The Museum of Contemporary Art Los Angeles presents A Tribute to Mike Kelley, an exhibition dedicated to the work and legacy of Mike Kelley, who took his own life earlier this month, on view at MOCA Grand Avenue from February 18 to April 2, 2012.
The Art of Elysium, which bridges philanthropy with contemporary art, will be holding an auction, in partnership with Christies, on February 23 entitled Pieces of Heaven, featuring an amazing array of artists from Andy Warhol to Pas Un Autre’s very own Adarsha Benjamin. February 23, Smashbox Studios, 1011 N. Fuller Avenue Hollywood, California 90046
German artist and archivist of visual culture Hans-Peter Feldmann will be exhibiting at the Serpentine Gallery in London from April 11 to June 3.
Amazing piece of art by James Georgopolous from his “Guns in Cinema” series. The one above is from the film Pulp Fiction.
Wearing Larry Gagosian and billionaire art patron Eli Broad’s credit cards as charms from a rosary like Chanel necklace, and decked out in other shiny designer accessories, the subject in the painting, entitled Her New Religion, by artist Anna Halldin Maule, is a brilliant psychological statement on the blatant and shocking materialism of the art world. The subject, wearing nothing save for a pair of tiny pink lace panties, in a pose similar to the praying saints of classical paintings, almost denounces the art world as a religion where money is god and billionaire patrons are like sugar-daddy saints. Anna Halldin Maule, a painter who originally hails from Sweden and now lives in Hawaii with her husband and creative partner, uses techniques of the the old masters to paint incredibly life like portraits that explore the themes of materialism and money with glossy, erotic overtones. After the jump watch the whole process of her working with the model, capturing the perfect pose, and the meticulous brushstroke by brushstroke process of her amazing painting technique. [SEE MORE...]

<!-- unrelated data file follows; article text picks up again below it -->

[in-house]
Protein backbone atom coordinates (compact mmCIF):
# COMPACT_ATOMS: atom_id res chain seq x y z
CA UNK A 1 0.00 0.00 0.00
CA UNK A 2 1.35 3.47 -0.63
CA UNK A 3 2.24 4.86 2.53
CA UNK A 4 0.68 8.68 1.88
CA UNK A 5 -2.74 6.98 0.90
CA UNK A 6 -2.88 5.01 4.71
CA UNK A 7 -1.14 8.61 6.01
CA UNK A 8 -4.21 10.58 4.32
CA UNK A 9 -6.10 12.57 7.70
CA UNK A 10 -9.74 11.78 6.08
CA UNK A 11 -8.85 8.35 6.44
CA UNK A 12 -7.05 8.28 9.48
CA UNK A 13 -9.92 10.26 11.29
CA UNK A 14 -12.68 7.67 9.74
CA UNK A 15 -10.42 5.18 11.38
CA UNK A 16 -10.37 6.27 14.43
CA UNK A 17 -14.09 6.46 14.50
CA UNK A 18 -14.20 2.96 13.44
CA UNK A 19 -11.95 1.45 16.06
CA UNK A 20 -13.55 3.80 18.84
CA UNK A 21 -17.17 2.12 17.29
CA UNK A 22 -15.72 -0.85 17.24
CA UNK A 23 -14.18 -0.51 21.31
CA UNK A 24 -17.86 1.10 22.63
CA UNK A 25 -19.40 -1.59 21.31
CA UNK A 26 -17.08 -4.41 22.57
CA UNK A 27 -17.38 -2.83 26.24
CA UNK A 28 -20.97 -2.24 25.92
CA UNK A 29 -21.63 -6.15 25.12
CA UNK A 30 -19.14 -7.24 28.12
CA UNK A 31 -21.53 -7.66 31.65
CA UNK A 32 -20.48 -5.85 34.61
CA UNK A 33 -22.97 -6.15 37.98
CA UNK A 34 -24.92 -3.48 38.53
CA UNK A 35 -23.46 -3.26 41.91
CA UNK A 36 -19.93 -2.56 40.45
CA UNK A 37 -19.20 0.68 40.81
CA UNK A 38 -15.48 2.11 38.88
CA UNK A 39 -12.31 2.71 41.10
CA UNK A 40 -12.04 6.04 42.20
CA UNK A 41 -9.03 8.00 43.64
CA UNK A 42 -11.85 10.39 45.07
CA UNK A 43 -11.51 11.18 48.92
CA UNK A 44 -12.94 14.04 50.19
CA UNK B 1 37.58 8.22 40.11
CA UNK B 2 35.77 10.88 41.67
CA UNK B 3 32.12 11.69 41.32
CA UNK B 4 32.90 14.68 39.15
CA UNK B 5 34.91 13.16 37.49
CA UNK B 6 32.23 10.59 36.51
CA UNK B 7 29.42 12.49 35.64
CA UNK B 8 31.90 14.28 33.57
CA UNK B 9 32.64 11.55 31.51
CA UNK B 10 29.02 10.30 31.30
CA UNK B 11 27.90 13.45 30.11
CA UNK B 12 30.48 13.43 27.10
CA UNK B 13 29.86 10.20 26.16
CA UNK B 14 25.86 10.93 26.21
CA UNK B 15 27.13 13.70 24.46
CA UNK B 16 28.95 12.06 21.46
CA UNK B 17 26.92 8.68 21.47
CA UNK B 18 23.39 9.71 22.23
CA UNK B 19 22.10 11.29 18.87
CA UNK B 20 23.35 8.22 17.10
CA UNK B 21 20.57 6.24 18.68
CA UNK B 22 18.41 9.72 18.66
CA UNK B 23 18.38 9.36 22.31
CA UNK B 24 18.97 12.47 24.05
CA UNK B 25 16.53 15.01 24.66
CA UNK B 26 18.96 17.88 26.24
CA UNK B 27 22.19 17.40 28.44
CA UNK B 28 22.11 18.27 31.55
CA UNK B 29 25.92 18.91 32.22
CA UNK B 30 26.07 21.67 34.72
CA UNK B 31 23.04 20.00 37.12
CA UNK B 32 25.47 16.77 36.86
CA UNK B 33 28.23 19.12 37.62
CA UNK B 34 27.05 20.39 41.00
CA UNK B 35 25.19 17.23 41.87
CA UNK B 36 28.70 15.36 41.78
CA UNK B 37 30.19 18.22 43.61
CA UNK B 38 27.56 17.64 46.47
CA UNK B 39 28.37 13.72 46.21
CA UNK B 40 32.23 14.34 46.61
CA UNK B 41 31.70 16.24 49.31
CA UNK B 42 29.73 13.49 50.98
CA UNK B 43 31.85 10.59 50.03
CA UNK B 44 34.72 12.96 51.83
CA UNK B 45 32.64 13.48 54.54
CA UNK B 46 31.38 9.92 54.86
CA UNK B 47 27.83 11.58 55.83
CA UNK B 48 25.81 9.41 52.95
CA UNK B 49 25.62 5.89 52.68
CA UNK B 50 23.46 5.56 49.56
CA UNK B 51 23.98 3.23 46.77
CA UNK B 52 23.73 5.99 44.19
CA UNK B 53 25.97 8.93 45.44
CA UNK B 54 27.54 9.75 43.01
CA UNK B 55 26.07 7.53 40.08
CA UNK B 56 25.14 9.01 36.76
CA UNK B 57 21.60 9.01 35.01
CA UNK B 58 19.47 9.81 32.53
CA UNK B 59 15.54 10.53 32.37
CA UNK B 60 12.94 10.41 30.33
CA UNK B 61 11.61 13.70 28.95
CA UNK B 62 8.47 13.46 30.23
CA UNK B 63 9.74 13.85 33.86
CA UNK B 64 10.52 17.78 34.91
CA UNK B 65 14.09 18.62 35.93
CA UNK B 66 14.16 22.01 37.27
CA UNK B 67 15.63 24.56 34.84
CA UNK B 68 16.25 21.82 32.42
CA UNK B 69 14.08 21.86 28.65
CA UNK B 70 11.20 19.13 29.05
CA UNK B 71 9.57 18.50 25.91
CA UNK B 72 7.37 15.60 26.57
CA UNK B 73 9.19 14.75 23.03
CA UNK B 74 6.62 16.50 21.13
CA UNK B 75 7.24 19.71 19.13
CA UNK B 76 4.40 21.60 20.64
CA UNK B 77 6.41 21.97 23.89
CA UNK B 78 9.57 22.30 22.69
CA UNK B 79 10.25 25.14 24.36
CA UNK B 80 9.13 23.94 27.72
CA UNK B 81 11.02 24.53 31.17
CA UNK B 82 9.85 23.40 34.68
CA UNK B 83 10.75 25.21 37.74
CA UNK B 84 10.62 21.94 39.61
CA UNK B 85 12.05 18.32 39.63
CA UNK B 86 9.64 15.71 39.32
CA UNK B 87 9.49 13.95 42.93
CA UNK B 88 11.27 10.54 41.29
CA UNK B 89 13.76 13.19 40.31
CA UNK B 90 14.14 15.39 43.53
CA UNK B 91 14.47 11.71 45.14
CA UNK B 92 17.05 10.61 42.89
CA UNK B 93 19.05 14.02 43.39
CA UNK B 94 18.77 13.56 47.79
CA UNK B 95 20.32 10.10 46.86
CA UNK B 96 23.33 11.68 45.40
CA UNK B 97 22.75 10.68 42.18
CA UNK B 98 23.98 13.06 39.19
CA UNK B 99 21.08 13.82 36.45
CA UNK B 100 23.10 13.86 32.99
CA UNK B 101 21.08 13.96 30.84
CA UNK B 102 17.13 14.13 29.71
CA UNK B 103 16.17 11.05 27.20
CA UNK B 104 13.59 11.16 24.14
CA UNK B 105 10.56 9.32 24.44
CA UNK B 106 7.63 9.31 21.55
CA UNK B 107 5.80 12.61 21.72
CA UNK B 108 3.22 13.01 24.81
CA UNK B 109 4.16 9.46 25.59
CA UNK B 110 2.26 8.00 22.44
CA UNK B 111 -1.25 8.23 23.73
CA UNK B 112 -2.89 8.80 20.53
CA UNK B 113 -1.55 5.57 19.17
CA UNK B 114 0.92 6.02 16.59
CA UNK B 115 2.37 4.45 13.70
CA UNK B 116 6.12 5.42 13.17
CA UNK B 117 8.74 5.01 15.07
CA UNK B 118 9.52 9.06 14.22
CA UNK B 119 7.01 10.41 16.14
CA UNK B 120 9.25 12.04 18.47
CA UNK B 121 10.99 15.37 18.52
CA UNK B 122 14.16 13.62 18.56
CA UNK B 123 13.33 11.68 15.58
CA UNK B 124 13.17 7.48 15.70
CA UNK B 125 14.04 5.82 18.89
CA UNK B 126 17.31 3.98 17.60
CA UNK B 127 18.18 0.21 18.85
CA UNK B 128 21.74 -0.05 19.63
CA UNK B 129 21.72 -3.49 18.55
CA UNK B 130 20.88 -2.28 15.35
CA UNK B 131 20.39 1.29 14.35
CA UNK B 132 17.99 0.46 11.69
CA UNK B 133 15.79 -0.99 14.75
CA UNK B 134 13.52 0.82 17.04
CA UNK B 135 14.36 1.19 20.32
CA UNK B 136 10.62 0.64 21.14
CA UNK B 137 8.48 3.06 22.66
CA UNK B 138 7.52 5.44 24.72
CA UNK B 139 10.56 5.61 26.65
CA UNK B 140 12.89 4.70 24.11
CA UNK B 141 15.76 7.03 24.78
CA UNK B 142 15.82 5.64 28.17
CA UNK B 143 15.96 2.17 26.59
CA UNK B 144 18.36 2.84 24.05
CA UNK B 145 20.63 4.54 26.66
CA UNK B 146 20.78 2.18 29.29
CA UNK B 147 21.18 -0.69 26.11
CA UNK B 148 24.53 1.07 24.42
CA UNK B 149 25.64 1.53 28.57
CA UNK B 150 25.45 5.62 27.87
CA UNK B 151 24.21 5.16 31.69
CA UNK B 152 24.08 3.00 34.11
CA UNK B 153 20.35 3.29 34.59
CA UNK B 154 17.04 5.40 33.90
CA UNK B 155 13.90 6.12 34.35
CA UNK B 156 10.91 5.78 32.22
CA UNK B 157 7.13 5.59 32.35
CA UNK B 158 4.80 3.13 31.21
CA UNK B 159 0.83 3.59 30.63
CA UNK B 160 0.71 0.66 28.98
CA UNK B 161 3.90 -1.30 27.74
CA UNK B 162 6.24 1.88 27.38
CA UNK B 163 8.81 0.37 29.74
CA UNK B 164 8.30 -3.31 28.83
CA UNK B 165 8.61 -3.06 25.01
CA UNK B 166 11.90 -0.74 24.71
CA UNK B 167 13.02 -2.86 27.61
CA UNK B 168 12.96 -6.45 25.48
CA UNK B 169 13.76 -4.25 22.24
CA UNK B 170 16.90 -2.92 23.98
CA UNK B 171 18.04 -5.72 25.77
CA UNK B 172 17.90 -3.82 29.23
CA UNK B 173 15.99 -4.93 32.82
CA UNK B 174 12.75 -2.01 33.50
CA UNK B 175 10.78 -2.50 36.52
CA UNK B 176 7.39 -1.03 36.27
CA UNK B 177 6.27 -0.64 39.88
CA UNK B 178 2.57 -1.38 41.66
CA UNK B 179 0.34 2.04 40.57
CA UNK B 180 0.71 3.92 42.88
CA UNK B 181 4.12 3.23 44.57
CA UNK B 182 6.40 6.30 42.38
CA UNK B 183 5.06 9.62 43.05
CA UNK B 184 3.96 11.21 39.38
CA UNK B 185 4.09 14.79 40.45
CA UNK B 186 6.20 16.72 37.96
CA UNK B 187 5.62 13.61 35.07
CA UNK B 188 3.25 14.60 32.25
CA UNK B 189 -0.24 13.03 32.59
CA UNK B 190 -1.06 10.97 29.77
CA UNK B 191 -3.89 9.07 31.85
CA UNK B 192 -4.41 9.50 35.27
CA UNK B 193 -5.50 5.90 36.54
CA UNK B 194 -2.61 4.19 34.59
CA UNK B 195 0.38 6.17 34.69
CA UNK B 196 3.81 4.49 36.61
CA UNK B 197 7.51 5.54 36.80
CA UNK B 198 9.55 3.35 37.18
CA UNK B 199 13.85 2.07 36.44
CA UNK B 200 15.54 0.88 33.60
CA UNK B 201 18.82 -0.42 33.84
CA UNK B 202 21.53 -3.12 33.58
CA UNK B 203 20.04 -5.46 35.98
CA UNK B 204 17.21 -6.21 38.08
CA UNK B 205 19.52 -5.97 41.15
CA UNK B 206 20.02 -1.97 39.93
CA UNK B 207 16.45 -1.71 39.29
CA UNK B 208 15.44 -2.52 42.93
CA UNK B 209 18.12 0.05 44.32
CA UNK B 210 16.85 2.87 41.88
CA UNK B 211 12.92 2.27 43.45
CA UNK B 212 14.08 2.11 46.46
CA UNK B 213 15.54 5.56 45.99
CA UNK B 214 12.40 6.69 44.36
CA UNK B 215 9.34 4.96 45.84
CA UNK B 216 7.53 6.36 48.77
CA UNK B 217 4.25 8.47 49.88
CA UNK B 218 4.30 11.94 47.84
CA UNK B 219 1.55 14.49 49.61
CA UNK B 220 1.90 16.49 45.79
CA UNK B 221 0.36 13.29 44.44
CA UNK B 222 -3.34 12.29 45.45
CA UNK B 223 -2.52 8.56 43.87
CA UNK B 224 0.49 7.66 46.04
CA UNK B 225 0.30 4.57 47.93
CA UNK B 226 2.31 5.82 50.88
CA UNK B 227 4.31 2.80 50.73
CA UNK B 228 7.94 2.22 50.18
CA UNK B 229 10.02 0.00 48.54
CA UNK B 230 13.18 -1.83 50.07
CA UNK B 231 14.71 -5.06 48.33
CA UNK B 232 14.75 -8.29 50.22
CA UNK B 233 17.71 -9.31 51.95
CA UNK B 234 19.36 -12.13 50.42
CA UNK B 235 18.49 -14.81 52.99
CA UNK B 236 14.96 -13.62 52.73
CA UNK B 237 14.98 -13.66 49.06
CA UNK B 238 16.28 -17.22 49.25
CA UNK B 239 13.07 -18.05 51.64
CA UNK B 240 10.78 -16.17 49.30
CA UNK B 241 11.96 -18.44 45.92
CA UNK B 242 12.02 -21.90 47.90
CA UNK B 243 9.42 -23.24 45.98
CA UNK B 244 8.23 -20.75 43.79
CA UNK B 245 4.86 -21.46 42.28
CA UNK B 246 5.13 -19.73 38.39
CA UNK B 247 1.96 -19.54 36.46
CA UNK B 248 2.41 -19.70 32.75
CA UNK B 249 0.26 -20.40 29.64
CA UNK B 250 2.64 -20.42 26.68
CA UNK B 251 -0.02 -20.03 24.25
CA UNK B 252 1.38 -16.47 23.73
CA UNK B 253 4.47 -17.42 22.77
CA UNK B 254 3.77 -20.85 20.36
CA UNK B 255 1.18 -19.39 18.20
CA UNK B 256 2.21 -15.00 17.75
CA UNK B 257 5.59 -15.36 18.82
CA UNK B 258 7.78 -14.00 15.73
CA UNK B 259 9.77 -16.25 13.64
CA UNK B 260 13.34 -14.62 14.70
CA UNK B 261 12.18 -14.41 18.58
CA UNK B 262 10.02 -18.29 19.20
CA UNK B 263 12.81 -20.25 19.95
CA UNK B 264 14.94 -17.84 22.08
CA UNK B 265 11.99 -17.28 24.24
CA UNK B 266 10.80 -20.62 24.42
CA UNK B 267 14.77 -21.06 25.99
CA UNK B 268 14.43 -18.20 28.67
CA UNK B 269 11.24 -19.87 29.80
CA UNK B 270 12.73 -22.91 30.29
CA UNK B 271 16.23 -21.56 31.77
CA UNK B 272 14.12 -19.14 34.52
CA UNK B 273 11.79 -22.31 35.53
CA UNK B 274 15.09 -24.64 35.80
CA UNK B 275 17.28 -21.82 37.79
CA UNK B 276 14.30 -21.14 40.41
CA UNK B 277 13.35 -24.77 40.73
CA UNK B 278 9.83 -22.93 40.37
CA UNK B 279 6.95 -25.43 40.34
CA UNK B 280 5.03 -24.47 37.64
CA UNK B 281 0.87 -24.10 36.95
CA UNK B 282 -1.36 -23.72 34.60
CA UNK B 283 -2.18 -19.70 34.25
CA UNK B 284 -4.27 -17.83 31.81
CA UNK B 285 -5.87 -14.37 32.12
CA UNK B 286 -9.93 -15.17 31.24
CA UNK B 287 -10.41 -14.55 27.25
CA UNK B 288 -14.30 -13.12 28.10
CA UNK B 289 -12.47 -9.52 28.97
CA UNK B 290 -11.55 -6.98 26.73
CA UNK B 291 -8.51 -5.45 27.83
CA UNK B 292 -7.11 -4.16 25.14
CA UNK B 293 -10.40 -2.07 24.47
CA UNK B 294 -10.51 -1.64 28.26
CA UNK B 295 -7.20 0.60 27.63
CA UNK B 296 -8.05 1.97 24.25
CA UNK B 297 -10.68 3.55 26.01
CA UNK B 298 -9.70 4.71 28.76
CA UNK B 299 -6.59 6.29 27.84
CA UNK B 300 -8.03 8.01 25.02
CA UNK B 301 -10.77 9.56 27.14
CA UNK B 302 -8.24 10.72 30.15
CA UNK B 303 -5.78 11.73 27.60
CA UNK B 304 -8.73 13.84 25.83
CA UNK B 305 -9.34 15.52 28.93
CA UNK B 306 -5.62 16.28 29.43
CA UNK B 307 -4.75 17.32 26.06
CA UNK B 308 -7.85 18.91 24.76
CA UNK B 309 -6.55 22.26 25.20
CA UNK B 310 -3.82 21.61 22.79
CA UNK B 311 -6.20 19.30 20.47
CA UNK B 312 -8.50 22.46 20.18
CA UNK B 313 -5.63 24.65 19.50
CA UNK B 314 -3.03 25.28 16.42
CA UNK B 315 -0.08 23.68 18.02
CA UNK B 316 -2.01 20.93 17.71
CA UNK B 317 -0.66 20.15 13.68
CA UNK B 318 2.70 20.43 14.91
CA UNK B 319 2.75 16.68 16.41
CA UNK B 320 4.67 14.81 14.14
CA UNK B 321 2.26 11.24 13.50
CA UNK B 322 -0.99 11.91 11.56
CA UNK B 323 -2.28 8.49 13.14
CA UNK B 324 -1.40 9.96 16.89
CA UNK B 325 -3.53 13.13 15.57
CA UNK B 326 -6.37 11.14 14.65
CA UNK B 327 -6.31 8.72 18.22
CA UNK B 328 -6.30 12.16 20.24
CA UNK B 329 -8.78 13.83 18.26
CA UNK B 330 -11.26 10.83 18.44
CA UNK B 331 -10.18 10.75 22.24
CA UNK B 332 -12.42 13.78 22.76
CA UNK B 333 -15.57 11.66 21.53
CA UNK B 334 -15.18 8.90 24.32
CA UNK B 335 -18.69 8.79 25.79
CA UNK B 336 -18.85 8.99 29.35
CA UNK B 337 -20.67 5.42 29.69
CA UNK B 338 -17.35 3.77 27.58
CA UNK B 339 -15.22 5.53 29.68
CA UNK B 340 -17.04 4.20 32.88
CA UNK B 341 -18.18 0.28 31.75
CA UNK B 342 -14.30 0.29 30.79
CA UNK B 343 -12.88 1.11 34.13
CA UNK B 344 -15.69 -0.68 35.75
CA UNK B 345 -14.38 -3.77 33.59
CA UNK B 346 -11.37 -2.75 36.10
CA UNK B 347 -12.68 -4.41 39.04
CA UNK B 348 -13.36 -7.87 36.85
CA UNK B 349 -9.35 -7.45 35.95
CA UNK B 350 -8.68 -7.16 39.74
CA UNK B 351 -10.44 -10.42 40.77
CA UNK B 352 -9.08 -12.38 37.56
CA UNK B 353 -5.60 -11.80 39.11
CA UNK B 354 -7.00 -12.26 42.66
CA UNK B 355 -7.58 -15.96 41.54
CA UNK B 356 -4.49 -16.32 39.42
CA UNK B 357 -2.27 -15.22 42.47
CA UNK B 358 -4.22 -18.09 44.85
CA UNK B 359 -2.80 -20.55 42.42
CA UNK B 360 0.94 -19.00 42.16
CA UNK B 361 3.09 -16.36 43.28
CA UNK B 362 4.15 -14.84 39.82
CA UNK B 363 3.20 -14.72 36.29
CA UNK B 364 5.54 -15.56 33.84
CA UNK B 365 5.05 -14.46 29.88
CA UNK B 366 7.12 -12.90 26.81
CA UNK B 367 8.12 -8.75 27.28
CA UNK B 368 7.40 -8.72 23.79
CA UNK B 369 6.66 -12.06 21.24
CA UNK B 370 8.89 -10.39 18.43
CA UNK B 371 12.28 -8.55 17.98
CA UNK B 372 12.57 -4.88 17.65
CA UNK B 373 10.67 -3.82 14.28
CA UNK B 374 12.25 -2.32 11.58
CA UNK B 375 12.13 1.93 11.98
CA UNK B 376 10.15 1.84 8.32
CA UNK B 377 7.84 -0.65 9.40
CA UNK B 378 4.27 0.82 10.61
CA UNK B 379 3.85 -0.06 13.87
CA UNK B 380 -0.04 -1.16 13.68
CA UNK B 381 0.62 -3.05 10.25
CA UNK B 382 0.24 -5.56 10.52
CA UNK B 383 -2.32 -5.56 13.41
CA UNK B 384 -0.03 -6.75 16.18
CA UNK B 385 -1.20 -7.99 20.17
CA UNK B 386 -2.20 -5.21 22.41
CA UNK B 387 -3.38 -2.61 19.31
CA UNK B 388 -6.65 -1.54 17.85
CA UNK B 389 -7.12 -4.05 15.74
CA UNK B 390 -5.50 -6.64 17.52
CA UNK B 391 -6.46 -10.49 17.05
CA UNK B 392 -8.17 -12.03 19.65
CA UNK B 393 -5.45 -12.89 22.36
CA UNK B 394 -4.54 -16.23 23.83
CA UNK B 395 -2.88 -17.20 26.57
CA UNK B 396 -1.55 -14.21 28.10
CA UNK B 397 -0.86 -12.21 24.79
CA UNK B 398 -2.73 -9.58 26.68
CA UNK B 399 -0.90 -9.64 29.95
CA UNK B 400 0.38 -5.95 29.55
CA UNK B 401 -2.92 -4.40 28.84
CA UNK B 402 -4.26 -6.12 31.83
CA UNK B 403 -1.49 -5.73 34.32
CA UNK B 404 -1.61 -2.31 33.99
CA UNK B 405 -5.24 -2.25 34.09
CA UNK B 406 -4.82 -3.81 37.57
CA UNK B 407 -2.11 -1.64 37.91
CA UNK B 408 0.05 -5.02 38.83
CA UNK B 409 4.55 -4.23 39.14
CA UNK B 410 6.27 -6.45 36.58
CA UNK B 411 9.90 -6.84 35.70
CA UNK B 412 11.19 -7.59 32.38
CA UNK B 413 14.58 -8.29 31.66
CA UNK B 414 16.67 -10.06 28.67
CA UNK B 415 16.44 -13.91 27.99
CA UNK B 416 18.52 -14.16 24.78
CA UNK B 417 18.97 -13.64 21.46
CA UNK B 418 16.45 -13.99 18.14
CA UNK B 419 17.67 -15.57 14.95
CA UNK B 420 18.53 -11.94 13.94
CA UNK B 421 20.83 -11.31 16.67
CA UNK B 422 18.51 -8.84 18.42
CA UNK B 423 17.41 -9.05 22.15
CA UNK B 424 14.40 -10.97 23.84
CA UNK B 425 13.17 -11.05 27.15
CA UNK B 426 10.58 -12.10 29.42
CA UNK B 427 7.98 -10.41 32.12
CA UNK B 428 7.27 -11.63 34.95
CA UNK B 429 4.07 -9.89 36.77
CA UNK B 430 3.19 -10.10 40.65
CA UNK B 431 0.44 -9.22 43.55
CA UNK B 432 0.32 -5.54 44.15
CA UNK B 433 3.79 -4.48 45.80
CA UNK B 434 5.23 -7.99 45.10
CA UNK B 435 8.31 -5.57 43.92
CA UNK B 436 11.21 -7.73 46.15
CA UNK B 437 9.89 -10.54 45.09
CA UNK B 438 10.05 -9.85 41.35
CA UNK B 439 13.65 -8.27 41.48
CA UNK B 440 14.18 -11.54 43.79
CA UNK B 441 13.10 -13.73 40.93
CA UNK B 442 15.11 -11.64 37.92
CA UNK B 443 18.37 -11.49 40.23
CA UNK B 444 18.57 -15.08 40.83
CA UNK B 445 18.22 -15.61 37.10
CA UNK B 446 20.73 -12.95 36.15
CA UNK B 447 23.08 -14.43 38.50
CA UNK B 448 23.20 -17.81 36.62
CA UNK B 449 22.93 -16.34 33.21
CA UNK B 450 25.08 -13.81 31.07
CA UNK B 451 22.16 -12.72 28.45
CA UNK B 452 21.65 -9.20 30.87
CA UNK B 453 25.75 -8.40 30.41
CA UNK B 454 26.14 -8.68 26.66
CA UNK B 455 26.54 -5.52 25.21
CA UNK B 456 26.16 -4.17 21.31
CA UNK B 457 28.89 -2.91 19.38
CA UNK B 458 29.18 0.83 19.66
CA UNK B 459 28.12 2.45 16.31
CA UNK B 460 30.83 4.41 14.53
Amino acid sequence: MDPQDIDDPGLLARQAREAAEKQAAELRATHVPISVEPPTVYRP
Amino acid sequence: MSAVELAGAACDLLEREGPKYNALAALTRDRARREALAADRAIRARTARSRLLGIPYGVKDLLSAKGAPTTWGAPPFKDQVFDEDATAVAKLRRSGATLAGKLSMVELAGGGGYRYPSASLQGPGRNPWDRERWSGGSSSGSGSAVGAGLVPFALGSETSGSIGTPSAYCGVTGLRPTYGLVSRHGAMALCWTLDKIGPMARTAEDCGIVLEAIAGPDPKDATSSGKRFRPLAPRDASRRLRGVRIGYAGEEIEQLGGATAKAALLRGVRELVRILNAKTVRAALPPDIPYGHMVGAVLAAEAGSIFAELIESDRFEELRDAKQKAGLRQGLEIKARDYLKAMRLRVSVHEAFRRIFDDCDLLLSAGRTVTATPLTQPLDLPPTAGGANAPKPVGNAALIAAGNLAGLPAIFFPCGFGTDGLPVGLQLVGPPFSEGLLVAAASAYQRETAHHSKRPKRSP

Allegra LaViola Gallery in New York presents Sarah Kurz: Made For Love. In her first solo exhibition, Sarah Kurz turns her attention to a traditional subject: the portrait. Much as John Singer Sargent painted beautiful women and scenery of his day while exploring the ability of paint to convey light and texture, Kurz also chooses these as her focus. The women of Kurz’s paintings are a combination of myth and reality—they close their eyes to us and seem to dream of someone else, or gaze into a distance beyond our field of vision. When they do confront us, as in Tight Fit, their look reveals only more mystery. Sarah Kurz: Made For Love is on view until March 11.
Andy Warhol: Fame and Misfortune -an exhibition exclusive to the McNay Art Museum in San Antonio – assembles over 150 objects in all media, drawn from the rich collections of the Andy Warhol Museum in the artist’s hometown of Pittsburgh, Pennsylvania. Looking at Warhol’s lifelong obsession with both fame and disaster, the works included in this broad survey juxtapose icons of popular culture, legendary entertainers, art world luminaries, and world leaders, with images of suicides, automobile accidents, skulls, and an electric chair. This diverse range of paintings, drawings, prints, photographs, and films spans the three prolific decades of Warhol’s career, beginning in the mid-1950s and continuing through 1986, the year prior to his death. Andy Warhol: Fame and Misfortune is on view until May 20.
Exhibition view of Murakami-Ego which opens today and runs till June 24 in the Al Riwaq Exhibition Hall in Doha, Qatar.